Death anniversary of Dr Mina Izadyar, founder of the Iran Thalassemia Association
Today is the blessed day of Ordibehsht Amshaspand, the 3rd of Khordad in the year 3759 Zoroastrian calendar, Monday, the 31st of Khordad 1400 solar, June 21, 2021 AD.
The 31st of Khordad is the eighth anniversary of the death of a Zoroastrian scholar, Dr. Mina Izdyar, founder of the Iran Thalassemia Association.
Mina Izadyar, former president of the Iran Thalassemia Association, professor at Tehran University of Medical Sciences, and former head of the Department of Blood and Cancer at the Pediatric Medical Center, passed away on June 21, 2013, after a year and a half fighting cancer in Madison, Wisconsin.
After her death on the last day of spring 2013, her colleagues said, “The University of Tehran lost a great scholar”. Dr Izadyar was head of the founding group of Iran thalassemia Association and the head of the board of directors of the Iran Thalassemia Association, and with her experience and knowledge, she played a critical role in launching this supportive institution. In 1983, she started her efforts to form the Iranian Thalassemia Association, and in 1989 she succeeded in founding this Association and then officially registered it. Now, 32 years after this institution is established, Iran.
As the first developing country, Iran has created a thalassemia prevention model for other countries, all of which are the result of the efforts of Dr. Izdyar and and her colleagues. In 2020, the Blood Transfusion Organization of Iran named September 30, the birthday of the late Mina Izadyar, as the day of hosting blood donors of followers of divine religions in the Organization’s calendar. In the first blood transfusion medicine festival, an award for the valuable services of Dr. Mina Izdyar in the field of blood transfusion for thalassemia patients was named after this Zoroastrian scientist.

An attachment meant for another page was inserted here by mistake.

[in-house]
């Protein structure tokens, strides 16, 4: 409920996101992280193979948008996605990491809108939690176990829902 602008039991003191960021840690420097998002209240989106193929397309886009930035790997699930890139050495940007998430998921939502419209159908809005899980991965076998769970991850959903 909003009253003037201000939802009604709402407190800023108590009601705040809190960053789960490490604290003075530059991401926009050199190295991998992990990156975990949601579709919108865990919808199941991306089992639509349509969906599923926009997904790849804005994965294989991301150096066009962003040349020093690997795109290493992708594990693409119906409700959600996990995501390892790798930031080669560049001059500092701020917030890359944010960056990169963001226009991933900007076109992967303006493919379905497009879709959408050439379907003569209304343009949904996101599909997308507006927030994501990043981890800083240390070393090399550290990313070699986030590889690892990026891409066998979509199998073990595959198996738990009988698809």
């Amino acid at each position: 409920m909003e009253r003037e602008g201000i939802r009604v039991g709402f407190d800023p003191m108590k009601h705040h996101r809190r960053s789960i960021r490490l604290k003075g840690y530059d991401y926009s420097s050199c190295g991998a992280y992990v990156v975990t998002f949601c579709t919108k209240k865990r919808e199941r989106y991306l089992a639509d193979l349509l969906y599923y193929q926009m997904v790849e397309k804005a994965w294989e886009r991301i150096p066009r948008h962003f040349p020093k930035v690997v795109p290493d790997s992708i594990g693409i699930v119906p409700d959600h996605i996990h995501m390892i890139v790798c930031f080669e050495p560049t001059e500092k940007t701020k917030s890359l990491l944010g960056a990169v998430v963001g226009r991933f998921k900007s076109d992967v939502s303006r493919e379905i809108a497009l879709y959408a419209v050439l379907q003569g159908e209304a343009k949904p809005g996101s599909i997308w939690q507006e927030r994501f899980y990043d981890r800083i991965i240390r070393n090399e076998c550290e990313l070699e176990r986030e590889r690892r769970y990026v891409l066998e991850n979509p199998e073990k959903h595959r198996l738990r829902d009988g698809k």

The scientific festival in memory of Dr Mina Izadyar is held every year on 30th September, coinciding with the birthday of the deceased. This festival aims at motivating the activists in gaining knowledge, understanding and supporting the scientific and technological elite.
Dr. Mina Izadyar passed away at the age of 64. The memory of this highly valued physician will never be forgotten. As long as even one thalassemia patient in Iran will need treatment, her name and her invaluable services will stay in memories.
Amshaspand Ordibehesht is the guardian of fire are elements that reflect the nature of fire. She is the guarantor of the stability of the world order, whether moral order or physical order (material order).
“Asha is good, Asha is the best, as is always desired.”
Ordibehesht or “Asha Vahishta” is the third day of the month and the second month of the year in the Zoroastrian calendar. Ordibehesht means “the best purity and truth.” It is one of the attributes in the Zoroastrian religion; which, in the spiritual world, is a symbol of purity, innocence, a sign of Asha (the unchangeable law of the universe).